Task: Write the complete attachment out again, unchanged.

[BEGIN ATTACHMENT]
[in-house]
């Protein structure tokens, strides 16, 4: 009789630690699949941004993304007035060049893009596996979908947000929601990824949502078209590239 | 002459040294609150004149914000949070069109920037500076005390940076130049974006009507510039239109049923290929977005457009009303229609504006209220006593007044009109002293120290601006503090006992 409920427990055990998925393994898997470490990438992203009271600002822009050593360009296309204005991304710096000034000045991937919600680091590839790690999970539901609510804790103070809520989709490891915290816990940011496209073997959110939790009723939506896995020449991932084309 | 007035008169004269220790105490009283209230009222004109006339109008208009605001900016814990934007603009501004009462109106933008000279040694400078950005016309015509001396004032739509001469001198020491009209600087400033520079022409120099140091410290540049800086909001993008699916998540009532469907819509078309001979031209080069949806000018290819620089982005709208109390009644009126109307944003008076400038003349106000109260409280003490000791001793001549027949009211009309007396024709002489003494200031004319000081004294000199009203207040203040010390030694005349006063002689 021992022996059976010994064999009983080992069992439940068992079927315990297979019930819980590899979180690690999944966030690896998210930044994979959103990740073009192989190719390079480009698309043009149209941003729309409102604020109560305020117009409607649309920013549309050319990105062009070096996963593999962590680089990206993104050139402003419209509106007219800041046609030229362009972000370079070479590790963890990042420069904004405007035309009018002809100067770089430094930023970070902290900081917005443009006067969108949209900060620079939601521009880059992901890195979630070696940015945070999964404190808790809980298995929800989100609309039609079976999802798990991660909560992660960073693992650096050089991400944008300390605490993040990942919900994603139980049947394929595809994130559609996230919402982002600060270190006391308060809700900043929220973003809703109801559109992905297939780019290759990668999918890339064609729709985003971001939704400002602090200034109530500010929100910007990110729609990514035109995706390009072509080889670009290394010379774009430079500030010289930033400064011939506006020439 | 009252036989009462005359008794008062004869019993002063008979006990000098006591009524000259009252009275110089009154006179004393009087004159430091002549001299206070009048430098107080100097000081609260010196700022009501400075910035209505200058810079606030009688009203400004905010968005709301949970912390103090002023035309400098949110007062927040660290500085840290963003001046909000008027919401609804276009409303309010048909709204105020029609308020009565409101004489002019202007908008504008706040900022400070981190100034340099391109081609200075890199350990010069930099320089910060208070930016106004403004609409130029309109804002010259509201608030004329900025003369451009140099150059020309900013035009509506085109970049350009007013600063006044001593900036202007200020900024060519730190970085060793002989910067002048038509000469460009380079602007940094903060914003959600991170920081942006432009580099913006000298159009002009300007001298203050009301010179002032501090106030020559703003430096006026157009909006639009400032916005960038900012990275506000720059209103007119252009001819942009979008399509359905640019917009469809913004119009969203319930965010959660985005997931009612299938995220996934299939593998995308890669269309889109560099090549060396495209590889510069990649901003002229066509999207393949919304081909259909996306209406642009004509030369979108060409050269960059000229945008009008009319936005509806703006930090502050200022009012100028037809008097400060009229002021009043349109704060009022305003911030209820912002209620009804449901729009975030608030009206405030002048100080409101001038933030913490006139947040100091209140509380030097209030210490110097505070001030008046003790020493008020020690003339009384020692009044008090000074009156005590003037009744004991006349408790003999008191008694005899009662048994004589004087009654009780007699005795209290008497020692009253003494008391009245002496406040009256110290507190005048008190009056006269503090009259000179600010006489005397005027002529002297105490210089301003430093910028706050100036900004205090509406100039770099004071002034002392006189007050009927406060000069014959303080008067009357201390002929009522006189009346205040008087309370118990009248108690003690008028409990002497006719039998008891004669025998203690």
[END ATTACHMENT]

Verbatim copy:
[in-house]
């Protein structure tokens, strides 16, 4: 009789630690699949941004993304007035060049893009596996979908947000929601990824949502078209590239 | 002459040294609150004149914000949070069109920037500076005390940076130049974006009507510039239109049923290929977005457009009303229609504006209220006593007044009109002293120290601006503090006992 409920427990055990998925393994898997470490990438992203009271600002822009050593360009296309204005991304710096000034000045991937919600680091590839790690999970539901609510804790103070809520989709490891915290816990940011496209073997959110939790009723939506896995020449991932084309 | 007035008169004269220790105490009283209230009222004109006339109008208009605001900016814990934007603009501004009462109106933008000279040694400078950005016309015509001396004032739509001469001198020491009209600087400033520079022409120099140091410290540049800086909001993008699916998540009532469907819509078309001979031209080069949806000018290819620089982005709208109390009644009126109307944003008076400038003349106000109260409280003490000791001793001549027949009211009309007396024709002489003494200031004319000081004294000199009203207040203040010390030694005349006063002689 021992022996059976010994064999009983080992069992439940068992079927315990297979019930819980590899979180690690999944966030690896998210930044994979959103990740073009192989190719390079480009698309043009149209941003729309409102604020109560305020117009409607649309920013549309050319990105062009070096996963593999962590680089990206993104050139402003419209509106007219800041046609030229362009972000370079070479590790963890990042420069904004405007035309009018002809100067770089430094930023970070902290900081917005443009006067969108949209900060620079939601521009880059992901890195979630070696940015945070999964404190808790809980298995929800989100609309039609079976999802798990991660909560992660960073693992650096050089991400944008300390605490993040990942919900994603139980049947394929595809994130559609996230919402982002600060270190006391308060809700900043929220973003809703109801559109992905297939780019290759990668999918890339064609729709985003971001939704400002602090200034109530500010929100910007990110729609990514035109995706390009072509080889670009290394010379774009430079500030010289930033400064011939506006020439 | 009252036989009462005359008794008062004869019993002063008979006990000098006591009524000259009252009275110089009154006179004393009087004159430091002549001299206070009048430098107080100097000081609260010196700022009501400075910035209505200058810079606030009688009203400004905010968005709301949970912390103090002023035309400098949110007062927040660290500085840290963003001046909000008027919401609804276009409303309010048909709204105020029609308020009565409101004489002019202007908008504008706040900022400070981190100034340099391109081609200075890199350990010069930099320089910060208070930016106004403004609409130029309109804002010259509201608030004329900025003369451009140099150059020309900013035009509506085109970049350009007013600063006044001593900036202007200020900024060519730190970085060793002989910067002048038509000469460009380079602007940094903060914003959600991170920081942006432009580099913006000298159009002009300007001298203050009301010179002032501090106030020559703003430096006026157009909006639009400032916005960038900012990275506000720059209103007119252009001819942009979008399509359905640019917009469809913004119009969203319930965010959660985005997931009612299938995220996934299939593998995308890669269309889109560099090549060396495209590889510069990649901003002229066509999207393949919304081909259909996306209406642009004509030369979108060409050269960059000229945008009008009319936005509806703006930090502050200022009012100028037809008097400060009229002021009043349109704060009022305003911030209820912002209620009804449901729009975030608030009206405030002048100080409101001038933030913490006139947040100091209140509380030097209030210490110097505070001030008046003790020493008020020690003339009384020692009044008090000074009156005590003037009744004991006349408790003999008191008694005899009662048994004589004087009654009780007699005795209290008497020692009253003494008391009245002496406040009256110290507190005048008190009056006269503090009259000179600010006489005397005027002529002297105490210089301003430093910028706050100036900004205090509406100039770099004071002034002392006189007050009927406060000069014959303080008067009357201390002929009522006189009346205040008087309370118990009248108690003690008028409990002497006719039998008891004669025998203690």